Earlier this month, Australia hosted its first special summit with the Association of Southeast Asian Nations, the 10-member regional bloc known as ASEAN. While it is not a member, Australia has developed a close working relationship with the group. Amid discussions in Sydney focused on regional security and trade issues, Australian Prime Minister Malcolm Turnbull hailed ASEAN as a “strategic convener.” The two sides also unveiled a joint infrastructure initiative that looks to provide a potential alternative to China’s huge Belt and Road Initiative. In an email interview, Evan Laksmana, a senior researcher at the Centre for Strategic and International Studies in Jakarta, Indonesia, discusses how ASEAN fits into Australia’s regional foreign policy and the obstacles that could stand in the way of greater cooperation.
WPR: What is driving Australia’s closer alignment with ASEAN, and how does this fit into Australian foreign policy in Asia?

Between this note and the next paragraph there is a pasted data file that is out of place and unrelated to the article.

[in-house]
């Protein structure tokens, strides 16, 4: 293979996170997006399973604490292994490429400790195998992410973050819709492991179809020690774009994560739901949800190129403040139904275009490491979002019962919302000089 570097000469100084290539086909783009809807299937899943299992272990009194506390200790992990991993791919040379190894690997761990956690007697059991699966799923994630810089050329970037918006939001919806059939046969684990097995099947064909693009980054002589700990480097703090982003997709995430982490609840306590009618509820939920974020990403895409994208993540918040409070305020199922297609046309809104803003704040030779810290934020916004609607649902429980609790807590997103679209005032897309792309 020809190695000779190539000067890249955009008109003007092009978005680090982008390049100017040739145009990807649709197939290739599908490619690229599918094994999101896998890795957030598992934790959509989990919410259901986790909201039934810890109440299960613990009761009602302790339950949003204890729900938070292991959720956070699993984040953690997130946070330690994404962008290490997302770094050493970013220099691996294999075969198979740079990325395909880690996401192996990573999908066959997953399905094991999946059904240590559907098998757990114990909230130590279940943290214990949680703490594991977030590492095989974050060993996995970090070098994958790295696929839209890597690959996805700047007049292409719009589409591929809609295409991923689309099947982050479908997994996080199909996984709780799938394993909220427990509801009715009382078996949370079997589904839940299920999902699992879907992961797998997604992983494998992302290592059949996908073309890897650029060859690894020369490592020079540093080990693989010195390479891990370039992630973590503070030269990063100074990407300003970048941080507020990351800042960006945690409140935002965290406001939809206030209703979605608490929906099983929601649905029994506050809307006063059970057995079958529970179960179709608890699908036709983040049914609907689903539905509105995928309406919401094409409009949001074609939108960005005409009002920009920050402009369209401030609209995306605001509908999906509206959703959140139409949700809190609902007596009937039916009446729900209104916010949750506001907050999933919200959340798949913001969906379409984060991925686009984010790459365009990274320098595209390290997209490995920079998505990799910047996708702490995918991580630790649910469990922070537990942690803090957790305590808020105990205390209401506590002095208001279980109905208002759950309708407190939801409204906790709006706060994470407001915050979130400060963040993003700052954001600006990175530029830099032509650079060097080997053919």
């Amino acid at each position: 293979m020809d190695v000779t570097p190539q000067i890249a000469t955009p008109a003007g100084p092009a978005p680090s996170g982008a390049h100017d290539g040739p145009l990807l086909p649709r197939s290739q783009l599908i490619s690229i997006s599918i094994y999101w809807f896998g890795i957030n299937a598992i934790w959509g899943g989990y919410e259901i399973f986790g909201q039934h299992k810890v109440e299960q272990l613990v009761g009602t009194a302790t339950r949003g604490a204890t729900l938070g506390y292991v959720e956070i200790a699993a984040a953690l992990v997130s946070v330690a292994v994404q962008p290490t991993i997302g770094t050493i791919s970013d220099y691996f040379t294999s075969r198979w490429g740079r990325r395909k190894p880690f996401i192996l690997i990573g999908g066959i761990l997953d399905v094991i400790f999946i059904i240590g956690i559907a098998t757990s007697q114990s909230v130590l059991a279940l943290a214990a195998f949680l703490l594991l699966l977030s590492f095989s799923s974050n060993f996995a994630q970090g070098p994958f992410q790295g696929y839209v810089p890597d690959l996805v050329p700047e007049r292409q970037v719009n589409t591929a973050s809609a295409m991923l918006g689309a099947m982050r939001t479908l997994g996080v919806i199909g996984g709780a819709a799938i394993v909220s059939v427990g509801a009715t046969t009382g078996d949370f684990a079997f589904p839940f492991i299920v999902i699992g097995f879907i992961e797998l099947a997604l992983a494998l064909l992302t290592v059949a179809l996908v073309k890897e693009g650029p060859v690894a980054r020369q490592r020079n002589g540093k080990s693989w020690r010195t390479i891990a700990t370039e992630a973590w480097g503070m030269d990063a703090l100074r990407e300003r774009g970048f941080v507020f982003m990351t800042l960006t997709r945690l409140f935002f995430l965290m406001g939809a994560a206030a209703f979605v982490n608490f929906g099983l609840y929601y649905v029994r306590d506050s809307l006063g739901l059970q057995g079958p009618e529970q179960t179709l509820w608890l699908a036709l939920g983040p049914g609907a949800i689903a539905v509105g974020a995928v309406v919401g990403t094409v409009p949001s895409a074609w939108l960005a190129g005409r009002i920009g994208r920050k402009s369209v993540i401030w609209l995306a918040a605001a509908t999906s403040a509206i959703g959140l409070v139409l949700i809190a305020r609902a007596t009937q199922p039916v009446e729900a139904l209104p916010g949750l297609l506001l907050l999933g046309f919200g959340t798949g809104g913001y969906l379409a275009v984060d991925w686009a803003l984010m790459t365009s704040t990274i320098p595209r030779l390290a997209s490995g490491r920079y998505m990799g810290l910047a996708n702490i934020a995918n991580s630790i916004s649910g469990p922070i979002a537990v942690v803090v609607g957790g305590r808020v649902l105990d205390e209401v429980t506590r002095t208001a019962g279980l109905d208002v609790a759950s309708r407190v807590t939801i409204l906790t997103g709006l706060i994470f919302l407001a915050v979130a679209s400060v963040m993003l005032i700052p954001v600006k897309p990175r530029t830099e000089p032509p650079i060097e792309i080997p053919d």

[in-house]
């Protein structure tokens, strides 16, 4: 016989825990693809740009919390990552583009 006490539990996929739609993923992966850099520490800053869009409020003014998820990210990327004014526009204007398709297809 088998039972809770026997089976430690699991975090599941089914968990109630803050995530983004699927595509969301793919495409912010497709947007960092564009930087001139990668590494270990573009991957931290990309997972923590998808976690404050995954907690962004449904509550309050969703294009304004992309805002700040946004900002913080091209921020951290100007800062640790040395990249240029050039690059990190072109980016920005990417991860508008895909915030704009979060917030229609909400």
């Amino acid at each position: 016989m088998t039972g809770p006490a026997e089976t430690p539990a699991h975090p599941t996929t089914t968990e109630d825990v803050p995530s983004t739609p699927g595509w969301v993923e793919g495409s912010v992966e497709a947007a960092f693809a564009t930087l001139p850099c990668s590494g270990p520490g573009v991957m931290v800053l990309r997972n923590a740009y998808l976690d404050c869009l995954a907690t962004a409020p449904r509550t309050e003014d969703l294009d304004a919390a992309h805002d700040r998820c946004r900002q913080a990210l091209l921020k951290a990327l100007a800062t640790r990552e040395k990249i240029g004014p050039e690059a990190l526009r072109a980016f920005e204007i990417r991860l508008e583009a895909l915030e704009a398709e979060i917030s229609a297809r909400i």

Evan Laksmana: Canberra’s foreign policy in the region can be broken down into three levels—the regional, the bilateral and the multilateral. Each one offers different strategic interests, opportunities and challenges. At the regional level, Southeast Asia has a combined population of 620 million people, as well as a cumulative $2.6 trillion economy growing at more than 5 percent every year. This market offers Australia a huge economic opportunity in the long run and provides it with its geostrategic connection to the broader Indo-Pacific.